This week’s Torah portion, Parsha T’rumah, places us deep in the details. Contextually, within the last 24 chapters of Shmot/Exodus, we have endured slavery and become accustomed to it, experienced the enormity of the plagues, been delivered from Mitzrayim/Egypt in miraculous fashion, wandered – whining – in the desert, been provided manna and water to sustain us, and participated directly in creating a covenantal relationship with G!d at Mount Sinai. Wow! Selah!
So how do we understand what seems like a stark shift from the experiential to the intellectual – from the forces of the natural and supernatural to the details of rules and instructions for human conduct? One way is to reframe our concept of “the details.” If we view what feels like the most mundane and trivial aspects of our behavior as holy, elevated, and even miraculous, our orientation toward these actions and interactions shifts. The more we enhance the holiness our “details,” the more likely they are to produce the energy and intention we need to move forward. How can we create ways to do this?
In detailed, descriptive, specific directions, parsha T’rumah teaches how to sanctify, appreciate, honor, worship. But not in the way one might imagine. T’rumah, in Hebrew, means gifts. G!d tells Moses to have the children of Israel bring gifts for G!d. However, with all of the specificity of this parsha, G!d does NOT specify the amount of the gift to be given by each. “[Y]ou shall accept gifts for Me from every person whose heart so moves him.” (Shmot 25:2) Ahhh … How much more meaningful and generous are gifts from the heart! Whether we give of our energy, our material wealth, or our neshama/soul, the gift given from the heart is most passionate and profound. And for what purpose was G!d instructing the giving of these gifts? ”And let them make for me a sanctuary that I may dwell among them.” (25:8) G!d, whose power and capabilities have been so clearly displayed across the landscape of Torah as infinite, asks us to make a sanctuary for the Divine Indwelling. For when we participate, we are more deeply engaged. And when we make a sanctuary – a refuge, a holy space, a mikdash – when we create space within our hearts, we open ourselves to the indwelling and the opportunity to be our best and most sacred selves.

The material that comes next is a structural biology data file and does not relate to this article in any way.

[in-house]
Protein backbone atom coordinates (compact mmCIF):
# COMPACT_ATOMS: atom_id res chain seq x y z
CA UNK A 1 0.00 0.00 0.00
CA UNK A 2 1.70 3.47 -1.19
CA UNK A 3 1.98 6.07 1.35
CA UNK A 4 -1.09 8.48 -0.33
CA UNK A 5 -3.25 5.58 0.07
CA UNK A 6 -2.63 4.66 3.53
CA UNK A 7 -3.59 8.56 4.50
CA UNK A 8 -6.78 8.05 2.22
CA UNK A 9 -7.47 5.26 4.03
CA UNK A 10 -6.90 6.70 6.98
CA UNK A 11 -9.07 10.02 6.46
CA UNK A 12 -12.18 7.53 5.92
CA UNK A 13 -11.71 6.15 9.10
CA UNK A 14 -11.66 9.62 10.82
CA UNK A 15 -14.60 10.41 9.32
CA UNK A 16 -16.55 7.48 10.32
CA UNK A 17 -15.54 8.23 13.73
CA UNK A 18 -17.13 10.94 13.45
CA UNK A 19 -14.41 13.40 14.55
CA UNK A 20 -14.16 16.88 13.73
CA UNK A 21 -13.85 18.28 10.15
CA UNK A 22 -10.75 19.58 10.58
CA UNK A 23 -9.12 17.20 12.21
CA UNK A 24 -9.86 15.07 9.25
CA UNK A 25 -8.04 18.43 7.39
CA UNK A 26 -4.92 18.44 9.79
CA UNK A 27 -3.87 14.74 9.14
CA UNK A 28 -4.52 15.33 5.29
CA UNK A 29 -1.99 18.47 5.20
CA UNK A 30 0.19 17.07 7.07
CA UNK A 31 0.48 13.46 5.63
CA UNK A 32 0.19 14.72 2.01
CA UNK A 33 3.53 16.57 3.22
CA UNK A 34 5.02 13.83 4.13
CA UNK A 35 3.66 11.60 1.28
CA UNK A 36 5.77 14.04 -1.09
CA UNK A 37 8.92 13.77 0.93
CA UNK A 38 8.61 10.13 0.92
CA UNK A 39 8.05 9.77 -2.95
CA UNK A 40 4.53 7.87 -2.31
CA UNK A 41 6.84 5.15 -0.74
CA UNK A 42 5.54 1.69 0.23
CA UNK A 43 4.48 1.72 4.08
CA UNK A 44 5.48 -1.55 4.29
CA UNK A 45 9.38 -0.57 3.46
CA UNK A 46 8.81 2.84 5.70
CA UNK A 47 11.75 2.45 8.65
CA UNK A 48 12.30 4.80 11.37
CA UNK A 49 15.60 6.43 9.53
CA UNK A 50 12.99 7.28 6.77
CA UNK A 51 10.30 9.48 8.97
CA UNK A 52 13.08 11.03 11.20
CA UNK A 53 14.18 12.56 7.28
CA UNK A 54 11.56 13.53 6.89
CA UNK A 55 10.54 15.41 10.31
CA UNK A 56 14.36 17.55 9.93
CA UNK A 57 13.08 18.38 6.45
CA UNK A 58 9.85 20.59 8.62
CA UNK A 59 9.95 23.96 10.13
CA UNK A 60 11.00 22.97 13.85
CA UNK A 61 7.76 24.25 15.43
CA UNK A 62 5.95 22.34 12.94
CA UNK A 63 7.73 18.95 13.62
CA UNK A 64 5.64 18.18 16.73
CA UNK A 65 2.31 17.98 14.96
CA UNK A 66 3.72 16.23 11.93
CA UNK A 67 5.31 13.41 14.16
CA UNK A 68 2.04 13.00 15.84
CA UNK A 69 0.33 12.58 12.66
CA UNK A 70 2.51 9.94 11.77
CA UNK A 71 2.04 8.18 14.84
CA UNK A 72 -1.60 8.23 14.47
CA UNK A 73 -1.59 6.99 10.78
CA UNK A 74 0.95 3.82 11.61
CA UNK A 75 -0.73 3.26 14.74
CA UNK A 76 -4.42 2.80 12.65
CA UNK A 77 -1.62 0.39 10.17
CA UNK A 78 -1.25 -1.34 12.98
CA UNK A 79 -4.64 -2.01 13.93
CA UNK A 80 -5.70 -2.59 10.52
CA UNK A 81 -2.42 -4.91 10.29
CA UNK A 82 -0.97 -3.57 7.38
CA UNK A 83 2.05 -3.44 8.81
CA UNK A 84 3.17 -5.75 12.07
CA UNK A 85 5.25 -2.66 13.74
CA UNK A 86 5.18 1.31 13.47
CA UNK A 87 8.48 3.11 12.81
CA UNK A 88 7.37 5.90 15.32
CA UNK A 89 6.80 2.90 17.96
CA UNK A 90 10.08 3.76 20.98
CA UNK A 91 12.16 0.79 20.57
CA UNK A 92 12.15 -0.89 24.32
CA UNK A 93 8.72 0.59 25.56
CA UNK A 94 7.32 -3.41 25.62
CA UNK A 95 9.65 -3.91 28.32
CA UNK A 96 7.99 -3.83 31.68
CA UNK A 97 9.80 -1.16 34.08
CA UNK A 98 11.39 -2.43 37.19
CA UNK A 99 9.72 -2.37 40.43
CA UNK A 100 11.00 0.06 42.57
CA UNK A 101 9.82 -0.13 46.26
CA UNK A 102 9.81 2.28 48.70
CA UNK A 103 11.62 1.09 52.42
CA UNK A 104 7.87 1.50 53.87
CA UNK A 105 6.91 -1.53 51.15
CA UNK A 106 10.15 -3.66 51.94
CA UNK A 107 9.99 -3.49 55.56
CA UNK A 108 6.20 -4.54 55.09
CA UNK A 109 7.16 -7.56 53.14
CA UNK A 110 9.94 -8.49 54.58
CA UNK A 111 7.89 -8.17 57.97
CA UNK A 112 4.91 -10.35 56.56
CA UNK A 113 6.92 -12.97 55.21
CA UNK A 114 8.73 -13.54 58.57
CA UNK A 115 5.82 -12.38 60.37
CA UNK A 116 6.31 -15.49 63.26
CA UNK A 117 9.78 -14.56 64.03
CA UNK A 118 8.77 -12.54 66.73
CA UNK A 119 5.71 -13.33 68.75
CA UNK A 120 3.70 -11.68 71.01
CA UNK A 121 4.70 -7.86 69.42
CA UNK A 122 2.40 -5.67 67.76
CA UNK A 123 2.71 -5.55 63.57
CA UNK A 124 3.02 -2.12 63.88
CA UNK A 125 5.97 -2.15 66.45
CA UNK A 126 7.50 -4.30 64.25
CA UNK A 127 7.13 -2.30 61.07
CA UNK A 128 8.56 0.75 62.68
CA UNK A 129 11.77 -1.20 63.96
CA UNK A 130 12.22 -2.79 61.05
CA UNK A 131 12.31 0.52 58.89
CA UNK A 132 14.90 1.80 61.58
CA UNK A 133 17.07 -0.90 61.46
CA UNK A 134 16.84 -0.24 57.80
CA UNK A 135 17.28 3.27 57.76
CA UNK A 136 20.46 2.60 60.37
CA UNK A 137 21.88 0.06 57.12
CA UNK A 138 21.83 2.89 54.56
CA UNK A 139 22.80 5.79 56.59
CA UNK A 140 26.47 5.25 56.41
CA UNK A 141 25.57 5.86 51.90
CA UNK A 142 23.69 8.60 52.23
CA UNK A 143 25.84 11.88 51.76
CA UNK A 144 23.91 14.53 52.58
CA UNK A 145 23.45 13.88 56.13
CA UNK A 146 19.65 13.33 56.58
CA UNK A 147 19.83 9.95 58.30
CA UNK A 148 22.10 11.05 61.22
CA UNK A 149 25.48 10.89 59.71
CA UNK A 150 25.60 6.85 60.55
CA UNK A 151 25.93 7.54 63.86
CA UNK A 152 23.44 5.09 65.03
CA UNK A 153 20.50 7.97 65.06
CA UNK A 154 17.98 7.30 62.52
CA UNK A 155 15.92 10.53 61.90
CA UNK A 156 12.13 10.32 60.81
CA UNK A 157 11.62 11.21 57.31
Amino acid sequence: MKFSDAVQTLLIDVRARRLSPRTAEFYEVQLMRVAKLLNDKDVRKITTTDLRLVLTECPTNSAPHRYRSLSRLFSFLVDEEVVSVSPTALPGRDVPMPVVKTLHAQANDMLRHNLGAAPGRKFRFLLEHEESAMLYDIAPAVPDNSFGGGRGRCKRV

Please share your heart-gifts with us as we create a sanctuary in time this Shabbat. Little Minyan holds worship opportunities on the 4th Saturday morning and the 2nd Friday evening of each month at Covenant Presbyterian Church, 2070 Ridgecliff Road, Upper Arlington, 43221. Please check our calendar for further details.
Commentary by Jessica K. Shimberg, Little Minyan Spiritual Life Coordinator Art by Maggidah Shoshannah Brombacher, Ph.D.